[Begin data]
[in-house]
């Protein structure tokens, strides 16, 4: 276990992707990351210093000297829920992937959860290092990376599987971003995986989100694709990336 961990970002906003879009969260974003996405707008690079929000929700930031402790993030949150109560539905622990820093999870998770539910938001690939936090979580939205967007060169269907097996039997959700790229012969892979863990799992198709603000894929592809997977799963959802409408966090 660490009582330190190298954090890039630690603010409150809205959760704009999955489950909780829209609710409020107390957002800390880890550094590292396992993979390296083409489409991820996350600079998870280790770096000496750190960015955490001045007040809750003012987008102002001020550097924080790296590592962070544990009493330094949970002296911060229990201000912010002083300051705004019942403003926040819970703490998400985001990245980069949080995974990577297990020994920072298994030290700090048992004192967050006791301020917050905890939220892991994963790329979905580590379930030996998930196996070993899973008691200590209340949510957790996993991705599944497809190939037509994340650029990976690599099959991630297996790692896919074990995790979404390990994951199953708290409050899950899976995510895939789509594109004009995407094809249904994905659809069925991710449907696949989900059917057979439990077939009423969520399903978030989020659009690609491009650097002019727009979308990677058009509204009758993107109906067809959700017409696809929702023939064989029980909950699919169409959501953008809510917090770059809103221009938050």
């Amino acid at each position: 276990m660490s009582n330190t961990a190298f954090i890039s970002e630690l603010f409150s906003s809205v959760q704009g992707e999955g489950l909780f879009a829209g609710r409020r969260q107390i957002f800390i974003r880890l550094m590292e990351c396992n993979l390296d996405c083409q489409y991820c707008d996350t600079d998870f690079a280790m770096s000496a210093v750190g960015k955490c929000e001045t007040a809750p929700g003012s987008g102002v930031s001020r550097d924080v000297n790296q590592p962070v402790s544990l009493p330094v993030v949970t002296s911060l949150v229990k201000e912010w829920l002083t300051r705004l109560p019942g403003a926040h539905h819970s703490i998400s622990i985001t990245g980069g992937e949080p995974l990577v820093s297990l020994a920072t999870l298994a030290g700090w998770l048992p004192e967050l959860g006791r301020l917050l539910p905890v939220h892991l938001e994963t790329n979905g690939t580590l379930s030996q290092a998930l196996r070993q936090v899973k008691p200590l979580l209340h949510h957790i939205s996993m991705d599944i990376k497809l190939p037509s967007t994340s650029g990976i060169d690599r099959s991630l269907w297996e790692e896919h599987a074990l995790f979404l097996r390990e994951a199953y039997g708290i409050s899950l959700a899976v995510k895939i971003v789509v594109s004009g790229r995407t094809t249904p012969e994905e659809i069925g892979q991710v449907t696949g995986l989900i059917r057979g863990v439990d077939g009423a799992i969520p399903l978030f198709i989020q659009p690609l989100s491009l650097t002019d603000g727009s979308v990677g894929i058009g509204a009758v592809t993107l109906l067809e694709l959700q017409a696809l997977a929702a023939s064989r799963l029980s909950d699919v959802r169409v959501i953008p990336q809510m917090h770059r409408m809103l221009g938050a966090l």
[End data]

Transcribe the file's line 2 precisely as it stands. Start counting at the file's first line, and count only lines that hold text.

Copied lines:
């Protein structure tokens, strides 16, 4: 276990992707990351210093000297829920992937959860290092990376599987971003995986989100694709990336 961990970002906003879009969260974003996405707008690079929000929700930031402790993030949150109560539905622990820093999870998770539910938001690939936090979580939205967007060169269907097996039997959700790229012969892979863990799992198709603000894929592809997977799963959802409408966090 660490009582330190190298954090890039630690603010409150809205959760704009999955489950909780829209609710409020107390957002800390880890550094590292396992993979390296083409489409991820996350600079998870280790770096000496750190960015955490001045007040809750003012987008102002001020550097924080790296590592962070544990009493330094949970002296911060229990201000912010002083300051705004019942403003926040819970703490998400985001990245980069949080995974990577297990020994920072298994030290700090048992004192967050006791301020917050905890939220892991994963790329979905580590379930030996998930196996070993899973008691200590209340949510957790996993991705599944497809190939037509994340650029990976690599099959991630297996790692896919074990995790979404390990994951199953708290409050899950899976995510895939789509594109004009995407094809249904994905659809069925991710449907696949989900059917057979439990077939009423969520399903978030989020659009690609491009650097002019727009979308990677058009509204009758993107109906067809959700017409696809929702023939064989029980909950699919169409959501953008809510917090770059809103221009938050």